Kay had promised Louis that she would stop getting so angry. She agreed with him that it didn’t do any good. But what did?
Sam’s preschool teacher sent home a note of concern: Today during make-believe time all the girls were princesses and all the boys were knights, but Sam refused to choose. He said he was a pony. So Louis bought Sam a plastic pony from the Dollar General, pink with a sea-green mane, but of course it was Kay who had to keep track of it. The day would be ruined until she found the pony under the bed, behind the toilet, inexplicably pushed to the back of the silverware drawer. Kay knew it was dangerous for Sam to be that attached to something so easily lost, but at bedtime, Sam clasped his pony on his pillow and whispered to it.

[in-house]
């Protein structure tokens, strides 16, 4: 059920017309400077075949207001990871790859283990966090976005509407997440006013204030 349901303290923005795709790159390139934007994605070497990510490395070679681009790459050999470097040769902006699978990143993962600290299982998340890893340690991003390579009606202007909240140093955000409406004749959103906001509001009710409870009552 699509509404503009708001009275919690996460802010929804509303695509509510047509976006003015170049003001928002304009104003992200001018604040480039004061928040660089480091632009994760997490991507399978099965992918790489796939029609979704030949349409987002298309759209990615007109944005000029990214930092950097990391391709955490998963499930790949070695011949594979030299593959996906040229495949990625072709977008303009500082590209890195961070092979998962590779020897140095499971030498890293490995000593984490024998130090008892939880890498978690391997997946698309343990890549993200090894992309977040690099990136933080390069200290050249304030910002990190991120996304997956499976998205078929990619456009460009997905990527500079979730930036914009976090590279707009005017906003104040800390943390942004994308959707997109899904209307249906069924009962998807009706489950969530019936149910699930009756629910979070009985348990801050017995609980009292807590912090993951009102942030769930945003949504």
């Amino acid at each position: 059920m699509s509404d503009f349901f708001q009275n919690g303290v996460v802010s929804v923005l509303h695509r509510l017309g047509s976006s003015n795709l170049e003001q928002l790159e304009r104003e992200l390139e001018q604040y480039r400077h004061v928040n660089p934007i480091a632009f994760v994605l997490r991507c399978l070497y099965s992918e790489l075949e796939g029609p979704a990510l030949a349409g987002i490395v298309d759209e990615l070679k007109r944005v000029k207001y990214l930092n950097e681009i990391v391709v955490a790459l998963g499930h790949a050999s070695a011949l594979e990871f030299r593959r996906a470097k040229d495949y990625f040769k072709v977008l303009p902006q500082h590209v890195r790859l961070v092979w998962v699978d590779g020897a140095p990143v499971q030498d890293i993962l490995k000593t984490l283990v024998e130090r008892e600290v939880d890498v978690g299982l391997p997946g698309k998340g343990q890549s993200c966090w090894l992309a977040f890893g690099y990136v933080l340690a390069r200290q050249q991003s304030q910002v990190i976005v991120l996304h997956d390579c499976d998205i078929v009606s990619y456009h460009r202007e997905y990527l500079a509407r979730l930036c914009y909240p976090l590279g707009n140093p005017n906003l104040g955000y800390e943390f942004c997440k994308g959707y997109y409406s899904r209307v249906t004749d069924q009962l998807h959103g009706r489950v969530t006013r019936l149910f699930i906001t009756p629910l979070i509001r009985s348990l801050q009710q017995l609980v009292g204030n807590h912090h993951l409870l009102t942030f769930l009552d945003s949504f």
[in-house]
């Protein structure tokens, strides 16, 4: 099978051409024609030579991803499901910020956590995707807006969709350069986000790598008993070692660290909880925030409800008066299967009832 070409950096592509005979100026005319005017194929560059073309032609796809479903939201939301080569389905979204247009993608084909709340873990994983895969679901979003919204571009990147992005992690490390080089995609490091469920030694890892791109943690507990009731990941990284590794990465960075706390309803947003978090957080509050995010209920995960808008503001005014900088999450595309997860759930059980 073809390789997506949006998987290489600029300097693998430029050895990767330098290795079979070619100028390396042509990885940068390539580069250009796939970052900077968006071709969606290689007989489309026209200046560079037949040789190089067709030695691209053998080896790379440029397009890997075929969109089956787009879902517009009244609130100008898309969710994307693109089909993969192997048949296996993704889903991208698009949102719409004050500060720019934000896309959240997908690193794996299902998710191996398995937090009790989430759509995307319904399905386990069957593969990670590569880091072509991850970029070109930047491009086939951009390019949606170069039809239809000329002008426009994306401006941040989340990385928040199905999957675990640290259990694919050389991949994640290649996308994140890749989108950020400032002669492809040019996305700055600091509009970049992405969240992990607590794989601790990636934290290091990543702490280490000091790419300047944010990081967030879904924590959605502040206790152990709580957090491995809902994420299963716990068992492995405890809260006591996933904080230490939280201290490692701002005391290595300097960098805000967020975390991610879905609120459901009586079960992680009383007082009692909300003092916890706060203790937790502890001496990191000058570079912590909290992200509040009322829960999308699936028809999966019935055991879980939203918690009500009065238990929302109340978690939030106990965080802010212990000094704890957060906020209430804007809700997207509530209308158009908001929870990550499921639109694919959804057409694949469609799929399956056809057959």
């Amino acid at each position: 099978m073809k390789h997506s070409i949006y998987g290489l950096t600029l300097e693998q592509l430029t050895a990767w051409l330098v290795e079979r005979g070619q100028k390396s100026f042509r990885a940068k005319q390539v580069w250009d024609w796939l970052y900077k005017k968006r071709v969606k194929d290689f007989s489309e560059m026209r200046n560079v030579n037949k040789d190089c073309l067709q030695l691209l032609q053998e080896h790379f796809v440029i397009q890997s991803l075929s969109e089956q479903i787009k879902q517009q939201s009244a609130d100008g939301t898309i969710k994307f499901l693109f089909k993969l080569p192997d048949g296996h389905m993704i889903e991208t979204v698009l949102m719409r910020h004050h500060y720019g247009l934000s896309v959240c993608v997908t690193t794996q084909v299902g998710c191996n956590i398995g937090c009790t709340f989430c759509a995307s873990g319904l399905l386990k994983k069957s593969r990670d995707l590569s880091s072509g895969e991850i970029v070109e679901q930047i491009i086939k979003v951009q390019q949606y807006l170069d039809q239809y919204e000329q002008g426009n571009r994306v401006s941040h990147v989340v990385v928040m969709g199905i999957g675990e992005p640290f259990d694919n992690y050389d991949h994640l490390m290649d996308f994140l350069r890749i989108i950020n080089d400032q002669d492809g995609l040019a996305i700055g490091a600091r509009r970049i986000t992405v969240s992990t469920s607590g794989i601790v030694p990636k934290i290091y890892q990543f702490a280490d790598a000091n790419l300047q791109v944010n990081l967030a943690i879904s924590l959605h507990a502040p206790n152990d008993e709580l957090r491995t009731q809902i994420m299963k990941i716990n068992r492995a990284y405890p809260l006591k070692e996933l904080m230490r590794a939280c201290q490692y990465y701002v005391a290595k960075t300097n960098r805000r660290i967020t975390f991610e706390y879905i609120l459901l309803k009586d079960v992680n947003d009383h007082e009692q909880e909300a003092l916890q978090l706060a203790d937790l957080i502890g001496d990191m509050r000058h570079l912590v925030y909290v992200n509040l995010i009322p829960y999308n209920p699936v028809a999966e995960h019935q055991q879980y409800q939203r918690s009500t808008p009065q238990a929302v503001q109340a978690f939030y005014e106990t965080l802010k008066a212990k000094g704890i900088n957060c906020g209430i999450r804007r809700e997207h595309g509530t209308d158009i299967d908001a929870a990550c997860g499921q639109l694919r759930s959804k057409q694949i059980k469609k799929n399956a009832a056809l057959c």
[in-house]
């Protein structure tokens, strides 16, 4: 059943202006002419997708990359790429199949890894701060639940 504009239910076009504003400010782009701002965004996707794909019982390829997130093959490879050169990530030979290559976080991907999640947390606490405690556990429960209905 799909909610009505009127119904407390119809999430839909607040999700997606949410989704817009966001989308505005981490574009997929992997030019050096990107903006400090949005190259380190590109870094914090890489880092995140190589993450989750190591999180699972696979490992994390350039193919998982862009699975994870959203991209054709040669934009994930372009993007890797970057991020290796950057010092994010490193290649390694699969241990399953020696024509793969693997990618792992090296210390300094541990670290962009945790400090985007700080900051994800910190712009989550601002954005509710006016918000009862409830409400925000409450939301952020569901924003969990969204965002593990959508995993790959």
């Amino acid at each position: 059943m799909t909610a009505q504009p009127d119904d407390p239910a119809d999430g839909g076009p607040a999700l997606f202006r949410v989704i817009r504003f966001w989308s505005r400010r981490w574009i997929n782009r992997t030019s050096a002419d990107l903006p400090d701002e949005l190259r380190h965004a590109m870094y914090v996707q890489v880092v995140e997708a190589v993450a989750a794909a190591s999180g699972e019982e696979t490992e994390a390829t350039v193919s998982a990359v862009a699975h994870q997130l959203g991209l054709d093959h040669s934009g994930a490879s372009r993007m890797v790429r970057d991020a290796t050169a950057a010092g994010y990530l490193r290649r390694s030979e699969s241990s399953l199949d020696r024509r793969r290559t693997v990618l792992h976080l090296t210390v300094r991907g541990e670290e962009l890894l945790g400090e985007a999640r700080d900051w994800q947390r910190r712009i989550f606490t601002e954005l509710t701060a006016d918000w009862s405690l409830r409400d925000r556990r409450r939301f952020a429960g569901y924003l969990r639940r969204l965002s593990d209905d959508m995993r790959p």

For a week Sam sang “Twinkle, Twinkle, Little Star” in an accusatory way whenever anyone washed their hands, and then the preschool was closed indefinitely.
Kay took her mask off. Louis was getting angry. He worked his jaw, drummed his fingers on the hood. Was he going to cry? Kay looked at him and loved him. She felt so far from him when he was happy. She felt awkward then, embarrassed for both of them. Now, he looked at her like she was the enemy. She was the enemy. She loved him. His anguished face was perfect. What was wrong with her? What a good question.
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